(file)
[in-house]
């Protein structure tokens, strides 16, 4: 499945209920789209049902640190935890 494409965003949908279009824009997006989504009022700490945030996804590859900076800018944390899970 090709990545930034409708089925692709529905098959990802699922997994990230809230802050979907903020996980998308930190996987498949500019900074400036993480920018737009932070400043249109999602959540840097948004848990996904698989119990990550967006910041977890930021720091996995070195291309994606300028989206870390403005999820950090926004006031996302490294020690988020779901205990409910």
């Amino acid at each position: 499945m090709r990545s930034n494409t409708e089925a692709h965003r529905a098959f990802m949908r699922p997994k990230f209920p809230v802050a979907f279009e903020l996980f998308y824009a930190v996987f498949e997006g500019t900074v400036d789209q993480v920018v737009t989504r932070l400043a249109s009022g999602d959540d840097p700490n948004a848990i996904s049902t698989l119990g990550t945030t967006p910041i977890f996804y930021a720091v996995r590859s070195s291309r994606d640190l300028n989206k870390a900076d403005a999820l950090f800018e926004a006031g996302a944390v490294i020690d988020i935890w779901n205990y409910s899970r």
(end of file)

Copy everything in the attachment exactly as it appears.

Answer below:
[in-house]
């Protein structure tokens, strides 16, 4: 499945209920789209049902640190935890 494409965003949908279009824009997006989504009022700490945030996804590859900076800018944390899970 090709990545930034409708089925692709529905098959990802699922997994990230809230802050979907903020996980998308930190996987498949500019900074400036993480920018737009932070400043249109999602959540840097948004848990996904698989119990990550967006910041977890930021720091996995070195291309994606300028989206870390403005999820950090926004006031996302490294020690988020779901205990409910």
């Amino acid at each position: 499945m090709r990545s930034n494409t409708e089925a692709h965003r529905a098959f990802m949908r699922p997994k990230f209920p809230v802050a979907f279009e903020l996980f998308y824009a930190v996987f498949e997006g500019t900074v400036d789209q993480v920018v737009t989504r932070l400043a249109s009022g999602d959540d840097p700490n948004a848990i996904s049902t698989l119990g990550t945030t967006p910041i977890f996804y930021a720091v996995r590859s070195s291309r994606d640190l300028n989206k870390a900076d403005a999820l950090f800018e926004a006031g996302a944390v490294i020690d988020i935890w779901n205990y409910s899970r």